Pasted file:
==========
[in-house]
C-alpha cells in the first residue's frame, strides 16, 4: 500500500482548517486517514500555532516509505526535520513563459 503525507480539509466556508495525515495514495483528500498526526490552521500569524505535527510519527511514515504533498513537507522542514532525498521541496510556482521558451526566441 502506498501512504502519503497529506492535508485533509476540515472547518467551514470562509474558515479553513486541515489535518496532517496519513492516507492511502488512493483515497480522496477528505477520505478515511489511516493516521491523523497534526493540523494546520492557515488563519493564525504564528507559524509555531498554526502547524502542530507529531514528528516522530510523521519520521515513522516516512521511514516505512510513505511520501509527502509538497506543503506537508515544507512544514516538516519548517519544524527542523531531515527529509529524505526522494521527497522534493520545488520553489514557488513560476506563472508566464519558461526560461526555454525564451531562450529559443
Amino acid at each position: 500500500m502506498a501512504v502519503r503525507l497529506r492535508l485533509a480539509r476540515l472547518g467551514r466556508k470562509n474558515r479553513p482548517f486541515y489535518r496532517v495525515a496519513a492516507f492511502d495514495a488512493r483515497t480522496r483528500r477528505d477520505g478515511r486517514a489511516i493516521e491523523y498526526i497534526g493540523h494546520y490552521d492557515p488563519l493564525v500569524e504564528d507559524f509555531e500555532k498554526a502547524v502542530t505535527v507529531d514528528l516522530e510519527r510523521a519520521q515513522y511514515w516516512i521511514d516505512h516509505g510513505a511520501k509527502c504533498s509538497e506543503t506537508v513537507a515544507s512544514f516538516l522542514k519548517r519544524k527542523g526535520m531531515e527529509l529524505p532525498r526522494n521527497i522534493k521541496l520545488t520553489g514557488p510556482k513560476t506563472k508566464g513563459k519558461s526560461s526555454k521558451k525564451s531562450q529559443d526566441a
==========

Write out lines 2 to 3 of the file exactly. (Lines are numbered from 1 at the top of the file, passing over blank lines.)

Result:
C-alpha cells in the first residue's frame, strides 16, 4: 500500500482548517486517514500555532516509505526535520513563459 503525507480539509466556508495525515495514495483528500498526526490552521500569524505535527510519527511514515504533498513537507522542514532525498521541496510556482521558451526566441 502506498501512504502519503497529506492535508485533509476540515472547518467551514470562509474558515479553513486541515489535518496532517496519513492516507492511502488512493483515497480522496477528505477520505478515511489511516493516521491523523497534526493540523494546520492557515488563519493564525504564528507559524509555531498554526502547524502542530507529531514528528516522530510523521519520521515513522516516512521511514516505512510513505511520501509527502509538497506543503506537508515544507512544514516538516519548517519544524527542523531531515527529509529524505526522494521527497522534493520545488520553489514557488513560476506563472508566464519558461526560461526555454525564451531562450529559443
Amino acid at each position: 500500500m502506498a501512504v502519503r503525507l497529506r492535508l485533509a480539509r476540515l472547518g467551514r466556508k470562509n474558515r479553513p482548517f486541515y489535518r496532517v495525515a496519513a492516507f492511502d495514495a488512493r483515497t480522496r483528500r477528505d477520505g478515511r486517514a489511516i493516521e491523523y498526526i497534526g493540523h494546520y490552521d492557515p488563519l493564525v500569524e504564528d507559524f509555531e500555532k498554526a502547524v502542530t505535527v507529531d514528528l516522530e510519527r510523521a519520521q515513522y511514515w516516512i521511514d516505512h516509505g510513505a511520501k509527502c504533498s509538497e506543503t506537508v513537507a515544507s512544514f516538516l522542514k519548517r519544524k527542523g526535520m531531515e527529509l529524505p532525498r526522494n521527497i522534493k521541496l520545488t520553489g514557488p510556482k513560476t506563472k508566464g513563459k519558461s526560461s526555454k521558451k525564451s531562450q529559443d526566441a